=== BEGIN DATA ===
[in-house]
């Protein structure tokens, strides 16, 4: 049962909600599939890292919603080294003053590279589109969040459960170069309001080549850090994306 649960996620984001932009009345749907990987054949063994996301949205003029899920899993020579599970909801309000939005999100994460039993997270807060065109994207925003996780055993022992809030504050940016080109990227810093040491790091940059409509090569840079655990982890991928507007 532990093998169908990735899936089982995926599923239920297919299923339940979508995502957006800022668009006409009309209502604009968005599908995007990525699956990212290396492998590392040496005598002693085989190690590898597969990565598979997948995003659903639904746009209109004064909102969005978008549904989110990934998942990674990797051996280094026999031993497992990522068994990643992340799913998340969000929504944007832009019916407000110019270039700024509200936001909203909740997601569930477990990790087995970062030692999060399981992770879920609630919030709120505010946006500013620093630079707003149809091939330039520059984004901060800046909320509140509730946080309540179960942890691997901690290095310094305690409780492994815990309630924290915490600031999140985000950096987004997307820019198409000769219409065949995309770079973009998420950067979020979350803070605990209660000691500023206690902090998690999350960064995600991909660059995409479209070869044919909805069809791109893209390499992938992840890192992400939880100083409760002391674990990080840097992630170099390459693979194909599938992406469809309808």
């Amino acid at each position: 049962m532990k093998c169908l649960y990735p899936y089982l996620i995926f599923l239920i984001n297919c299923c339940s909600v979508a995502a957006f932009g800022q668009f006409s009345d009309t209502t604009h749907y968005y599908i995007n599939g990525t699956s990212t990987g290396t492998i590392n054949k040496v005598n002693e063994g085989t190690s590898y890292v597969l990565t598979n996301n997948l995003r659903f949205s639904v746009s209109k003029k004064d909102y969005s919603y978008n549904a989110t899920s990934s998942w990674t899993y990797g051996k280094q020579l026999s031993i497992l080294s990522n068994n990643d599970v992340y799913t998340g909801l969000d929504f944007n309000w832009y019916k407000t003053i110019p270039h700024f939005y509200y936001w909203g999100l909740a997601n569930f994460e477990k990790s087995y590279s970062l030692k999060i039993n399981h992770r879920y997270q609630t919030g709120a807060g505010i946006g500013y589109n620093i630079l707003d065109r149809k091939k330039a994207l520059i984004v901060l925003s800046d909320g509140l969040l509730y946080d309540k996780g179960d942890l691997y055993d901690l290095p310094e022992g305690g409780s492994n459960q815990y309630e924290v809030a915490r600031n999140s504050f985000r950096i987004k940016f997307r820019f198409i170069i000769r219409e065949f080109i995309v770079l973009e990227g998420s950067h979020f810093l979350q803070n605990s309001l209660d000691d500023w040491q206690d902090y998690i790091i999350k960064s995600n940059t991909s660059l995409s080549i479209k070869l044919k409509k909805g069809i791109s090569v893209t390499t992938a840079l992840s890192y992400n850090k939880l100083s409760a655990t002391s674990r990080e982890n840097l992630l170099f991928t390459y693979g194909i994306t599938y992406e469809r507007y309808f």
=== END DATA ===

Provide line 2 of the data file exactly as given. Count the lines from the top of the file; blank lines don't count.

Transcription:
């Protein structure tokens, strides 16, 4: 049962909600599939890292919603080294003053590279589109969040459960170069309001080549850090994306 649960996620984001932009009345749907990987054949063994996301949205003029899920899993020579599970909801309000939005999100994460039993997270807060065109994207925003996780055993022992809030504050940016080109990227810093040491790091940059409509090569840079655990982890991928507007 532990093998169908990735899936089982995926599923239920297919299923339940979508995502957006800022668009006409009309209502604009968005599908995007990525699956990212290396492998590392040496005598002693085989190690590898597969990565598979997948995003659903639904746009209109004064909102969005978008549904989110990934998942990674990797051996280094026999031993497992990522068994990643992340799913998340969000929504944007832009019916407000110019270039700024509200936001909203909740997601569930477990990790087995970062030692999060399981992770879920609630919030709120505010946006500013620093630079707003149809091939330039520059984004901060800046909320509140509730946080309540179960942890691997901690290095310094305690409780492994815990309630924290915490600031999140985000950096987004997307820019198409000769219409065949995309770079973009998420950067979020979350803070605990209660000691500023206690902090998690999350960064995600991909660059995409479209070869044919909805069809791109893209390499992938992840890192992400939880100083409760002391674990990080840097992630170099390459693979194909599938992406469809309808």